If you are lucky enough to be able to find a small Maltese cheese known as gbejniet, these are a perfect accompaniment to the open sandwich. They are hard to find in Australia with many Maltese people starting to make their own and either eating them fresh, which has the consistency of a cross between ricotta and silken tofu, or drying and peppering them to preserve in vinegar and oil. When they are dried and preserved, they take on a more rubbery crumbly consistency and the vinegary flavour is more pronounced. My mother and my auntie are both going through a gbejniet making phase at the moment, so I am enjoying my hobz biz-zejt more when I am lucky to have a few of these small cheeses thrown in my direction.

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HOBZ BIZ-ZEJT
Maltese Open Sandwich
Serves 1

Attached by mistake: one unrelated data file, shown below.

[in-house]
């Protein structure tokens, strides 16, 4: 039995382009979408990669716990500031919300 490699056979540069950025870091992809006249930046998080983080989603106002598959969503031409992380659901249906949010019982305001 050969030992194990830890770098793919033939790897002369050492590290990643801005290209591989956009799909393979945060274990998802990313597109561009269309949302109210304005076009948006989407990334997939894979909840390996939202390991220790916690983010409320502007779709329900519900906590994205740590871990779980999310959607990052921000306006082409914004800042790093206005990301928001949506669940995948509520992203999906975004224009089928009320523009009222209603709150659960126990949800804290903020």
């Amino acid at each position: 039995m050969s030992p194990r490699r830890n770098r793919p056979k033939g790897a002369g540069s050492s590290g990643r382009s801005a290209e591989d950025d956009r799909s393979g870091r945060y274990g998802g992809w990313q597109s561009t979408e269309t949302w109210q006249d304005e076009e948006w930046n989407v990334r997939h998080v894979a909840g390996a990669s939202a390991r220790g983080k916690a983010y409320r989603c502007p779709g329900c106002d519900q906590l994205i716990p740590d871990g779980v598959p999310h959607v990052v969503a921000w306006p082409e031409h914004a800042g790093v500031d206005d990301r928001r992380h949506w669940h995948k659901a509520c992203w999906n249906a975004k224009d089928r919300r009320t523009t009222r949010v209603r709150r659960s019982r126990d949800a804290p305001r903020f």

INGREDIENTS

  • 2 generous slices of crusty continental bread
  • 2 Tablespoons extra virgin olive oil
  • Tinned tuna, in oil
  • 2 – 3 Tablespoons tomato paste, or one ripe tomato cut in half
  • 1 Tablespoon capers
  • 2 – 3 Tablespoons fresh basil, roughly shredded
  • Cracked fresh black pepper, to taste
  • 1 small Lebanese cucumber, quartered
  • Pickled onions, olives and/or giardiniera
  • 1 gbejniet – if you can find one!

METHOD

Drizzle the extra virgin olive oil onto a large dinner plate and swirl the plate to move the oil evenly around the plate.

Press each slice of bread onto the plate to absorb all of the oil, then press the oiled sides of bread together to ensure the oil is evenly distributed.

Spread the tomato paste over the oiled sides of the bread, or if you want to be like my Nanna, rub and squeeze fresh tomato over the bread to spread the seeds and juices.

Drain the tuna and spread evenly on top of the tomato-dressed bread.

Sprinkle over with capers, cracked pepper, torn fresh basil leaves, and drizzle with a little extra olive oil.

Finish your plate with a generous serve of olives, pickled onions and/or giardiniera, and the fresh crisp cucumber quarters on the side.